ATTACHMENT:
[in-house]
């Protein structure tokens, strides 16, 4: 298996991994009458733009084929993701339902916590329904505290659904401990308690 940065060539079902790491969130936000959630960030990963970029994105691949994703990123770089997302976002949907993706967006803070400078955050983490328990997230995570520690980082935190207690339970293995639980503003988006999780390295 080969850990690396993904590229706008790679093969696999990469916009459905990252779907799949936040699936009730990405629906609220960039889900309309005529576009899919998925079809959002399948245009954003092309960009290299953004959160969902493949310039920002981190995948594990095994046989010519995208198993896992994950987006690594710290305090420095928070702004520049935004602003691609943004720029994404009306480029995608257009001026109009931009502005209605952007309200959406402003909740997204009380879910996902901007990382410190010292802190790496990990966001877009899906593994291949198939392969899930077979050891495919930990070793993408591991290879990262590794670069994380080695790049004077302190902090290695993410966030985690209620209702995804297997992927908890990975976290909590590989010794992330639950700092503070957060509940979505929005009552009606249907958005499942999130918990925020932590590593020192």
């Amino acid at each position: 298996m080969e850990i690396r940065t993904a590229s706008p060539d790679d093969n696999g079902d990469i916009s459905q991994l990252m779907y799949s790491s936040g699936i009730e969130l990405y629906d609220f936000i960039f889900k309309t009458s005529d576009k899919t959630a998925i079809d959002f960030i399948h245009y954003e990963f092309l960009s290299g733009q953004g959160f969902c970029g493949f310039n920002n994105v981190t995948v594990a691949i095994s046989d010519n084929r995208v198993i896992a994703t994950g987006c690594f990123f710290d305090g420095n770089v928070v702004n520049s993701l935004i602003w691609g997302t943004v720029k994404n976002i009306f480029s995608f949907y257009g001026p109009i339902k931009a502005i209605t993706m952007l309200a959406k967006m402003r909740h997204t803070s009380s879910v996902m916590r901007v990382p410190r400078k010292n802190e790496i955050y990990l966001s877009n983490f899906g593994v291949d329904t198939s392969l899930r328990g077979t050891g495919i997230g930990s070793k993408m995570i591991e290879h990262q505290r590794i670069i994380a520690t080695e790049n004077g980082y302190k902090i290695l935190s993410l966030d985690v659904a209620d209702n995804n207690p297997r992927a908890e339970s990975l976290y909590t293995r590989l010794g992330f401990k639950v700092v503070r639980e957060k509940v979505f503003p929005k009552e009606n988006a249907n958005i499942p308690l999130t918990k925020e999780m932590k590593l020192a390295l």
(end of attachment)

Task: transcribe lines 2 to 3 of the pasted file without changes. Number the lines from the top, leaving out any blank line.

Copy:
């Protein structure tokens, strides 16, 4: 298996991994009458733009084929993701339902916590329904505290659904401990308690 940065060539079902790491969130936000959630960030990963970029994105691949994703990123770089997302976002949907993706967006803070400078955050983490328990997230995570520690980082935190207690339970293995639980503003988006999780390295 080969850990690396993904590229706008790679093969696999990469916009459905990252779907799949936040699936009730990405629906609220960039889900309309005529576009899919998925079809959002399948245009954003092309960009290299953004959160969902493949310039920002981190995948594990095994046989010519995208198993896992994950987006690594710290305090420095928070702004520049935004602003691609943004720029994404009306480029995608257009001026109009931009502005209605952007309200959406402003909740997204009380879910996902901007990382410190010292802190790496990990966001877009899906593994291949198939392969899930077979050891495919930990070793993408591991290879990262590794670069994380080695790049004077302190902090290695993410966030985690209620209702995804297997992927908890990975976290909590590989010794992330639950700092503070957060509940979505929005009552009606249907958005499942999130918990925020932590590593020192």
């Amino acid at each position: 298996m080969e850990i690396r940065t993904a590229s706008p060539d790679d093969n696999g079902d990469i916009s459905q991994l990252m779907y799949s790491s936040g699936i009730e969130l990405y629906d609220f936000i960039f889900k309309t009458s005529d576009k899919t959630a998925i079809d959002f960030i399948h245009y954003e990963f092309l960009s290299g733009q953004g959160f969902c970029g493949f310039n920002n994105v981190t995948v594990a691949i095994s046989d010519n084929r995208v198993i896992a994703t994950g987006c690594f990123f710290d305090g420095n770089v928070v702004n520049s993701l935004i602003w691609g997302t943004v720029k994404n976002i009306f480029s995608f949907y257009g001026p109009i339902k931009a502005i209605t993706m952007l309200a959406k967006m402003r909740h997204t803070s009380s879910v996902m916590r901007v990382p410190r400078k010292n802190e790496i955050y990990l966001s877009n983490f899906g593994v291949d329904t198939s392969l899930r328990g077979t050891g495919i997230g930990s070793k993408m995570i591991e290879h990262q505290r590794i670069i994380a520690t080695e790049n004077g980082y302190k902090i290695l935190s993410l966030d985690v659904a209620d209702n995804n207690p297997r992927a908890e339970s990975l976290y909590t293995r590989l010794g992330f401990k639950v700092v503070r639980e957060k509940v979505f503003p929005k009552e009606n988006a249907n958005i499942p308690l999130t918990k925020e999780m932590k590593l020192a390295l």